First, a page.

Just Books · Paul Auster

The power of the story #PaulAuster

By that point, of course, the little girl no longer misses the doll. Kafka has given her something else instead, and by the time those three weeks are up, the letters have cured her of her unhappiness. She has the story, and when a person is lucky enough to live inside a story, to live inside an imaginary world, the pains of this world disappear. For as long as the story goes on, reality no longer exists.

Paul Auster – The Brooklyn Follies

Paul Auster

I’m alone #PaulAuster

I’m alone too much as it is, and whether it’s my fault or not, Nathan is right. I’m in the dumps. Ever since we talked about my sister the other night, I haven’t stopped thinking about her. I miss her. I miss my mother. I miss everyone I’ve lost. I get so sad sometimes, I can’t believe I don’t just drop dead from the weight that’s crushing down on me. 

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All men contain several men inside them, and most of us bounce from one self to another without ever knowing who we are.

Paul Auster – The Brooklyn Follies

Arte · Paul Auster

Greatness

He realized he was looking at greatness. Smith’s work had everything. Boldness, color, energy, and light. Figures swirled through fierce, slashing strokes of paint, vibrating with an incandescent roar of emotion, a human cry so deep, so true, so passionate, that it seemed to express both joy and despait at the same time. 

Paul Auster – The Brooklyn Follies

Life · Paul Auster

Yes, I suppose

Yes, I suppose there is something nasty about me at times. But not all the time, and not as a matter of principle.

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I had given myself up for dead, and once the tumor had been cut out of me and I’d gone through the debilitating ordeals of radiation treatment and chemo, once I’d suffered the long bouts of nausea and dizziness, the loss of hair, the loss of will, the loss of job, the loss of wife, it was difficult for me to imagine how to go on.

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That’s what happens to you when you are in a hospital. They take off your clothes, put you in one of those humiliating gowns, and suddenly you stop being yourself. You become the person who inhabits your body, and what you are now is the sum total of that body’s failures. To be diminished in such a way is to lose all right to privacy. When the doctors and nurses come in and ask you questions, you have to answer them. They want to keep you alive, and only a person who wouldn’t want to live would give them false answers.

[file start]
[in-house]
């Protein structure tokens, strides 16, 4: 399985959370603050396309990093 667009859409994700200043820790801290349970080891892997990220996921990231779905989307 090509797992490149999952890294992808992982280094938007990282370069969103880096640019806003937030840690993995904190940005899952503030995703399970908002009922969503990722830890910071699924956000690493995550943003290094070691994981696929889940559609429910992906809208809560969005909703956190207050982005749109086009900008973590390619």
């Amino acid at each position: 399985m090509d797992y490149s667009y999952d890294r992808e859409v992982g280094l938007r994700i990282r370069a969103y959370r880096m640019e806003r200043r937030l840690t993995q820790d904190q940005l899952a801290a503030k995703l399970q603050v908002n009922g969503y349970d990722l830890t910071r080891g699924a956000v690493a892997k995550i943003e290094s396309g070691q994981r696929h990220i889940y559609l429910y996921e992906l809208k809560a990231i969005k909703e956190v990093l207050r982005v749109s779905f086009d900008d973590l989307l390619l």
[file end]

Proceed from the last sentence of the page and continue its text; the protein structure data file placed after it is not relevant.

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So Tom went to work for Harry Brightman, little realizing that Harry Brightman did not exist. The name was no more than a name, and the life that belonged to it had never been lived.

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I felt obliged to destroy the spell he was living under, to demystify the object of his longing and turn her into what she really was: a happily married Brooklyn housewife with two kids. Not some saintly, unapproachable gooddess, but a flesh-and-blood woman who ate and shat and fucked -just like everyone else.

Paul Auster – The Brooklyn Follies

Paul Auster · Places

The city #NewYork #PaulAuster

After all those years in the suburbs, I find that the city agrees with me, and I’ve already grown attached to my neighborhood, with its shifting jumble of white and brown and black, its multilayered chorus of foreign accents, its children and its trees, its striving middle-class families, its lesbian couples, its Korean grocery stores, its bearded Indian holy man in his white robes bowing to me whenever we cross paths on the street, its dwarf and cripples, its aged pensioners inching along the sidewalk, its church bells and ten thousand dogs, its underground population of solitary, homeless scavengers, pushing their shopping carts down the avenues and digging for bottles in the trash.

Paul Auster – The Brooklyn Follies

Life · Paul Auster

Life #PaulAuster

I want to talk about happiness and well being, about those rare, unexpected moments when the voice in your head goes silent and you feel at one with the world. I want to talk about the early June weather, about harmony and blissful repose, about robins and yellow finches and bluebirds darting past the green leaves of trees. I want to talk about the benefits of sleep, about the pleasure of food and alcohol, about what happens to your mind when you step into the light of the two o’clock sun and feel the warm embrace of air around your body. I want to remember it all.

Paul Auster – The Brooklyn follies